Skip to Content


Agency Forms Undergoing Paperwork Reduction Act Review

Document Details

Information about this document as published in the Federal Register.

Published Document

This document has been published in the Federal Register. Use the PDF linked in the document sidebar for the official electronic format.

Start Preamble

The Centers for Disease Control and Prevention (CDC) publishes a list of information collection requests under review by the Office of Management and Budget (OMB) in compliance with the Paperwork Reduction Act (44 U.S.C. Chapter 35). To request a copy of these requests, call (404) 639-7570 or send an email to Send written comments to CDC Desk Officer, Office of Management and Budget, Washington, DC 20503 or by fax to (202) 395-5806. Written comments should be received within 30 days of this notice.

Proposed Project

Emergency Epidemic Investigation Data Collections—New—Center for Surveillance, Epidemiology, and Laboratory Services (CSELS), Division of Scientific Education and Professional Development, DSEPD), Centers for Disease Control and Prevention (CDC).

Background and Brief Description

CDC previously has conducted Emergency Epidemic Investigations (EEIs) under Office of Management and Budget (OMB) control number 0920-0008. CDC is seeking a new OMB generic clearance for a 3-year period to collect vital information during EEIs in response to urgent outbreaks or events (i.e., natural, biological, chemical, nuclear, radiological) characterized by undetermined agents, undetermined sources, undetermined transmission, or undetermined risk factors. These EEIs represent a subset of those performed under OMB clearance 0920-0008.

Supporting effective emergency epidemic investigations is one of the most important ways that CDC protects the health of the public. CDC is frequently called upon to conduct EEIs at the request of local, state, or international health authorities seeking support to respond to urgent outbreaks or urgent public health-related events. In response to external partner requests, CDC provides necessary epidemiologic support to identify the agents, sources, modes of transmission, or risk factors to effectively implement rapid prevention and control measures to protect the public's health. Data collection is a critical component of the epidemiologic support provided by CDC; data are analyzed to determine the agents, sources, modes of transmission, or risk factors so that effective prevention and control measures can be implemented. During an unanticipated outbreak or event, immediate action by CDC is necessary to minimize or prevent public harm. The legal justification for EEIs are found in the Public Health Service Act (42 U.S.C. Sec. 301 [241](a)).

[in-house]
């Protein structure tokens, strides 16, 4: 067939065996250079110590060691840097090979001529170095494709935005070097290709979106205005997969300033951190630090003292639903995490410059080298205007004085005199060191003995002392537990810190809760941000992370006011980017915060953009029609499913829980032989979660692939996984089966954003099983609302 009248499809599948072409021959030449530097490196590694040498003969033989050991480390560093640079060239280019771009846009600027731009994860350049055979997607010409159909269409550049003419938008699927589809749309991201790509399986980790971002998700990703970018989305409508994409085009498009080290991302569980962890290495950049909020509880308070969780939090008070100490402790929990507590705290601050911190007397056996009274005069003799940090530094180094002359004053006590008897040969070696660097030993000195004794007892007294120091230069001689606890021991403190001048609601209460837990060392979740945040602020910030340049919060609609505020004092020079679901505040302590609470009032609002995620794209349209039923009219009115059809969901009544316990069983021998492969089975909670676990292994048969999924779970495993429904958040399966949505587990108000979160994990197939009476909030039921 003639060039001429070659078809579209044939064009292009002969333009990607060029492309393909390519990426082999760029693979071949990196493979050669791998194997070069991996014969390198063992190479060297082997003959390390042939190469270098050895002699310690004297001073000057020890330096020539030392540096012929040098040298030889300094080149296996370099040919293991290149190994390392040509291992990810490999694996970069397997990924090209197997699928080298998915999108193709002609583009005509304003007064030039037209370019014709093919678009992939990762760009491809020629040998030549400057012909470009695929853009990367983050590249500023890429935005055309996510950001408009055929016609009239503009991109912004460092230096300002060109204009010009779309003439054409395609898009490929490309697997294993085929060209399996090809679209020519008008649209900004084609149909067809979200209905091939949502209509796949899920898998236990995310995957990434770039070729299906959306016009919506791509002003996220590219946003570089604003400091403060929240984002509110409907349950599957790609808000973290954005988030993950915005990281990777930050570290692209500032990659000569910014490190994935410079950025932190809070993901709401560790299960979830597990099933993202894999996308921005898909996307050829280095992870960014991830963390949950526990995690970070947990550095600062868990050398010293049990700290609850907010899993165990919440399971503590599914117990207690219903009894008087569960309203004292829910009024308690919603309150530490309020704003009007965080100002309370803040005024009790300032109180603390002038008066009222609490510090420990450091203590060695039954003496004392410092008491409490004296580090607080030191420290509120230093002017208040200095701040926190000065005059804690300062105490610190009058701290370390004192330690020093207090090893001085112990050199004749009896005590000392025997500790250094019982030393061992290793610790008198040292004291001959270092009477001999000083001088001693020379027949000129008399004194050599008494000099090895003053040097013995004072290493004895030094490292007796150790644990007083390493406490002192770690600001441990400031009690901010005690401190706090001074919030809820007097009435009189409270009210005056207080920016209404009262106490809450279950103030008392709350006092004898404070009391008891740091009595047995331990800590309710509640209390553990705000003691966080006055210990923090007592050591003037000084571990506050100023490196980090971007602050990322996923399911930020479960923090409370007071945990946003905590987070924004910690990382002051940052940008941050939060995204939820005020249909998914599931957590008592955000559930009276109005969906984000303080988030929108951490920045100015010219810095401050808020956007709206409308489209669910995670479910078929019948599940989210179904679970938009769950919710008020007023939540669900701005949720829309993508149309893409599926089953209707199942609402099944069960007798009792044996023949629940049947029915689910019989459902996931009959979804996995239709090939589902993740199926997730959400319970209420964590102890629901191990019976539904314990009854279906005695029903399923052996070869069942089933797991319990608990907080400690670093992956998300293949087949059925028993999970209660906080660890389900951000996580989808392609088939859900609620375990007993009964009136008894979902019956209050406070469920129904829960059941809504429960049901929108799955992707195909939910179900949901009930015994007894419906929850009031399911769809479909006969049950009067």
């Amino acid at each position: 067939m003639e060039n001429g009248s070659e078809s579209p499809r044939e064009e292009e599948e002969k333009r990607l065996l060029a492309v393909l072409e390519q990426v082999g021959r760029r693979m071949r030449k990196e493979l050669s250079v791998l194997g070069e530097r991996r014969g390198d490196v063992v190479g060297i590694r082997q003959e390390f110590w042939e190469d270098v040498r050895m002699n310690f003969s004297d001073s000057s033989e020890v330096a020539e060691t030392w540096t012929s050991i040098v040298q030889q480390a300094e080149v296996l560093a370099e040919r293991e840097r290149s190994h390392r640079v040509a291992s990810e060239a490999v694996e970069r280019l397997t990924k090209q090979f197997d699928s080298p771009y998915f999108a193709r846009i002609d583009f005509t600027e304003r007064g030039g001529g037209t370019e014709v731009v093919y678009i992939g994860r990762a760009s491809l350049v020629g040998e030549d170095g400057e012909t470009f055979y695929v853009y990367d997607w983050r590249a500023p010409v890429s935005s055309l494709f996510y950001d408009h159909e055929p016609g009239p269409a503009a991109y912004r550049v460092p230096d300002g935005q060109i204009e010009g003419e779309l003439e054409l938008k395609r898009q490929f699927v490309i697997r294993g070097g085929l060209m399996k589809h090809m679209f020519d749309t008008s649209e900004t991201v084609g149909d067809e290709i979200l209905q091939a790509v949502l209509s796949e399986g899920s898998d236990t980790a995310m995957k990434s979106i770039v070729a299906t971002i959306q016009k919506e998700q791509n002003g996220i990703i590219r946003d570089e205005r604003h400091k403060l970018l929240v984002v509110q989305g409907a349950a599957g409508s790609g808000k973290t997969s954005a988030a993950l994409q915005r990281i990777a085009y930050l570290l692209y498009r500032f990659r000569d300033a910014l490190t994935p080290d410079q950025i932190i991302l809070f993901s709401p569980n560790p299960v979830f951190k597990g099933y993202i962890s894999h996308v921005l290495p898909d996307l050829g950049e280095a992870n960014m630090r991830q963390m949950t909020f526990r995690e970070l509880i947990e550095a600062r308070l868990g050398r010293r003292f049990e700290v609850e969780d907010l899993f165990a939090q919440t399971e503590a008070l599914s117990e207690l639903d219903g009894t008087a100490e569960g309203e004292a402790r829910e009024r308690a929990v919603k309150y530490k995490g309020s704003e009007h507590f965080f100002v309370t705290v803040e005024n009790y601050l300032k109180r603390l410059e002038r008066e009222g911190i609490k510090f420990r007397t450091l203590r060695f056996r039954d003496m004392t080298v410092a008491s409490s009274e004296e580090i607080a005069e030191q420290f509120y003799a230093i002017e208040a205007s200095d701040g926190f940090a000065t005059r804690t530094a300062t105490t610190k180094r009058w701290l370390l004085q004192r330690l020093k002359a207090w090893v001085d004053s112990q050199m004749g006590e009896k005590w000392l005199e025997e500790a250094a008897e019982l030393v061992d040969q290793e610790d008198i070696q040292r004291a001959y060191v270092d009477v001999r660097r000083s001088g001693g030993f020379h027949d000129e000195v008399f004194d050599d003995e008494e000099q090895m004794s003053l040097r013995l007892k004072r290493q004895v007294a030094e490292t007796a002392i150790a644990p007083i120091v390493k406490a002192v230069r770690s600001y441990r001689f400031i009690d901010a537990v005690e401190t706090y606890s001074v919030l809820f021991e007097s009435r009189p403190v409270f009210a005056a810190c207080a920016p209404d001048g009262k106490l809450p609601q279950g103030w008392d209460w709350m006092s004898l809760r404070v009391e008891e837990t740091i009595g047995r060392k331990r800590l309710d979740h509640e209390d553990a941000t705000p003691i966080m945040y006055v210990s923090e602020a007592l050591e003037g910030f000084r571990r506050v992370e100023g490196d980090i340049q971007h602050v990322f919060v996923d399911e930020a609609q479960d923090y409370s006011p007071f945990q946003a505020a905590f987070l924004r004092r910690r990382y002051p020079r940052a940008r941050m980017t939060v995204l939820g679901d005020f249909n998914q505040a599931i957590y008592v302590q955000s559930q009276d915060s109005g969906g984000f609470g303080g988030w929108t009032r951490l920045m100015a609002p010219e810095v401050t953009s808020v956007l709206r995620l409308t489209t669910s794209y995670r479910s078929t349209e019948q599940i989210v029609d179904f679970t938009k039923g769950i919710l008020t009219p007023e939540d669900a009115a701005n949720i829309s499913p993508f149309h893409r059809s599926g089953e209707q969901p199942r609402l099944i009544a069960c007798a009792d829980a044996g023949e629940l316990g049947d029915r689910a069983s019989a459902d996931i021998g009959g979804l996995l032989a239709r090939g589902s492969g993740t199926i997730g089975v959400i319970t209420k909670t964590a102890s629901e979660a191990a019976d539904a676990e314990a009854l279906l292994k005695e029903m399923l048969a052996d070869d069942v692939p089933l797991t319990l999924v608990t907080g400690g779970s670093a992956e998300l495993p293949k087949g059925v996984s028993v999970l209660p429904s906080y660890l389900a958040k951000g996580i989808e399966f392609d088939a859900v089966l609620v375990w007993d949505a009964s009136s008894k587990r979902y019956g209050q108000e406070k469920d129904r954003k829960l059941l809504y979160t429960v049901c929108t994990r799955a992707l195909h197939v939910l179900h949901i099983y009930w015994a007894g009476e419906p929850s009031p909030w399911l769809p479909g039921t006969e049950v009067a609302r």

Successful investigations are dependent on rapid and flexible data collection that evolves during the investigation and is customized to the unique circumstances of each outbreak or event. Data collection elements will be those necessary to identify the agents, sources, mode of transmission, or risk factors. Examples of potential data collection methods include telephone or face-to-face interview; email, Web or other type of electronic questionnaire; paper-and-pencil questionnaire; focus groups; medical record review; laboratory record review; collection of clinical samples; and environmental assessment. Respondents will vary depending on the nature of the outbreak or event; examples of potential respondents include health care professionals, patients, laboratorians, and the general public. Participation in EEIs is voluntary and there are no anticipated costs to respondents other than their time. CDC will use the information gathered during EEIs to rapidly identify and effectively implement measures to minimize or prevent public harm.

CDC projects 60 EEIs in response to outbreaks or events characterized by undetermined agents, undetermined sources, undetermined transmission, or undetermined risk factors annually. The projected average number of respondents is 200 per EEI, for a total of 12,000 respondents. CDC estimates the average burden per response is 0.5 hours and each respondent will be asked to respond once. Therefore, the total estimated annual burden hours are 6,000. These estimates are based on the reported burden for EEIs that have been Start Printed Page 69855performed during the previous two years.

Estimated Annualized Burden Hours

Type of respondentsForm nameNumber of respondentsNumber of responses per respondentAverage burden per response (in hrs.)
Emergency Epidemic Investigation ParticipantsEmergency Epidemic Investigation Data Collection Instruments12,000130/60
Start Signature

LeRoy A. Richardson,

Chief, Information Collection Review Office, Office of Scientific Integrity, Office of the Associate Director for Science, Office of the Director, Center for Disease Control and Prevention.

End Signature End Preamble

[FR Doc. 2013-27942 Filed 11-20-13; 8:45 am]